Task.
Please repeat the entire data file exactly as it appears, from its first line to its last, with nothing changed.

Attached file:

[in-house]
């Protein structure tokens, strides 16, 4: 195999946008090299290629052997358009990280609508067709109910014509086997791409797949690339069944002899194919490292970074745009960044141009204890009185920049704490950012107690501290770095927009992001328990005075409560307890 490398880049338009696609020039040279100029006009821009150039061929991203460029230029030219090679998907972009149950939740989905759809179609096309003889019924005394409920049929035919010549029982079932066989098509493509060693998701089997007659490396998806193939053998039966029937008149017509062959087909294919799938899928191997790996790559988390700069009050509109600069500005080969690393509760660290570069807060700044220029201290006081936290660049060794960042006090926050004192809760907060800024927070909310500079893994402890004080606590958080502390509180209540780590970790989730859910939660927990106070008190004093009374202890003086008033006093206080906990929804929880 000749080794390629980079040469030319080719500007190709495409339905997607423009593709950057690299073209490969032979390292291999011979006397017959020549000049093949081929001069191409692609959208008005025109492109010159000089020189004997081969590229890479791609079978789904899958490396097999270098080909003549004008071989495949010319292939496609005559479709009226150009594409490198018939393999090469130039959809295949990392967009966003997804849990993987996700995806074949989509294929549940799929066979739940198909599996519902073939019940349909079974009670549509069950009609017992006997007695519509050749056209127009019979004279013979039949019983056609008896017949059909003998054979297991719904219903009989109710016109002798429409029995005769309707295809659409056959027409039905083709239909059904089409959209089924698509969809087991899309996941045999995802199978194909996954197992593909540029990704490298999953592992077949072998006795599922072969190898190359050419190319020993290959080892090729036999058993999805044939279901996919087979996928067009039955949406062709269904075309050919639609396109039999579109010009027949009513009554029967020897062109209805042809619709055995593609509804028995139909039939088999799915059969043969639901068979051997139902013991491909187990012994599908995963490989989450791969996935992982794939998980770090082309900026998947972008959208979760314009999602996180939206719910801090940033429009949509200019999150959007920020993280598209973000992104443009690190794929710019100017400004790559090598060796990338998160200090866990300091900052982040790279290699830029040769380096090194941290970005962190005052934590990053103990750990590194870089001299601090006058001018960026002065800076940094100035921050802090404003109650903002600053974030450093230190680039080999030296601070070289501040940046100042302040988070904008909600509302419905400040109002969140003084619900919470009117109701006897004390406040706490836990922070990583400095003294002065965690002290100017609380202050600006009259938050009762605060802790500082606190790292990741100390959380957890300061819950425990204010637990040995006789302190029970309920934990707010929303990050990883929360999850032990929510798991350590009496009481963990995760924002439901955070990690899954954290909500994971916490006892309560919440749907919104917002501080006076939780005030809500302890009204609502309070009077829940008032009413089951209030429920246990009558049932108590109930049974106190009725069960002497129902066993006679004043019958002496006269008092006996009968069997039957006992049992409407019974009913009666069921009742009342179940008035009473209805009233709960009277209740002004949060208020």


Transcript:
[in-house]
């Protein structure tokens, strides 16, 4: 195999946008090299290629052997358009990280609508067709109910014509086997791409797949690339069944002899194919490292970074745009960044141009204890009185920049704490950012107690501290770095927009992001328990005075409560307890 490398880049338009696609020039040279100029006009821009150039061929991203460029230029030219090679998907972009149950939740989905759809179609096309003889019924005394409920049929035919010549029982079932066989098509493509060693998701089997007659490396998806193939053998039966029937008149017509062959087909294919799938899928191997790996790559988390700069009050509109600069500005080969690393509760660290570069807060700044220029201290006081936290660049060794960042006090926050004192809760907060800024927070909310500079893994402890004080606590958080502390509180209540780590970790989730859910939660927990106070008190004093009374202890003086008033006093206080906990929804929880 000749080794390629980079040469030319080719500007190709495409339905997607423009593709950057690299073209490969032979390292291999011979006397017959020549000049093949081929001069191409692609959208008005025109492109010159000089020189004997081969590229890479791609079978789904899958490396097999270098080909003549004008071989495949010319292939496609005559479709009226150009594409490198018939393999090469130039959809295949990392967009966003997804849990993987996700995806074949989509294929549940799929066979739940198909599996519902073939019940349909079974009670549509069950009609017992006997007695519509050749056209127009019979004279013979039949019983056609008896017949059909003998054979297991719904219903009989109710016109002798429409029995005769309707295809659409056959027409039905083709239909059904089409959209089924698509969809087991899309996941045999995802199978194909996954197992593909540029990704490298999953592992077949072998006795599922072969190898190359050419190319020993290959080892090729036999058993999805044939279901996919087979996928067009039955949406062709269904075309050919639609396109039999579109010009027949009513009554029967020897062109209805042809619709055995593609509804028995139909039939088999799915059969043969639901068979051997139902013991491909187990012994599908995963490989989450791969996935992982794939998980770090082309900026998947972008959208979760314009999602996180939206719910801090940033429009949509200019999150959007920020993280598209973000992104443009690190794929710019100017400004790559090598060796990338998160200090866990300091900052982040790279290699830029040769380096090194941290970005962190005052934590990053103990750990590194870089001299601090006058001018960026002065800076940094100035921050802090404003109650903002600053974030450093230190680039080999030296601070070289501040940046100042302040988070904008909600509302419905400040109002969140003084619900919470009117109701006897004390406040706490836990922070990583400095003294002065965690002290100017609380202050600006009259938050009762605060802790500082606190790292990741100390959380957890300061819950425990204010637990040995006789302190029970309920934990707010929303990050990883929360999850032990929510798991350590009496009481963990995760924002439901955070990690899954954290909500994971916490006892309560919440749907919104917002501080006076939780005030809500302890009204609502309070009077829940008032009413089951209030429920246990009558049932108590109930049974106190009725069960002497129902066993006679004043019958002496006269008092006996009968069997039957006992049992409407019974009913009666069921009742009342179940008035009473209805009233709960009277209740002004949060208020």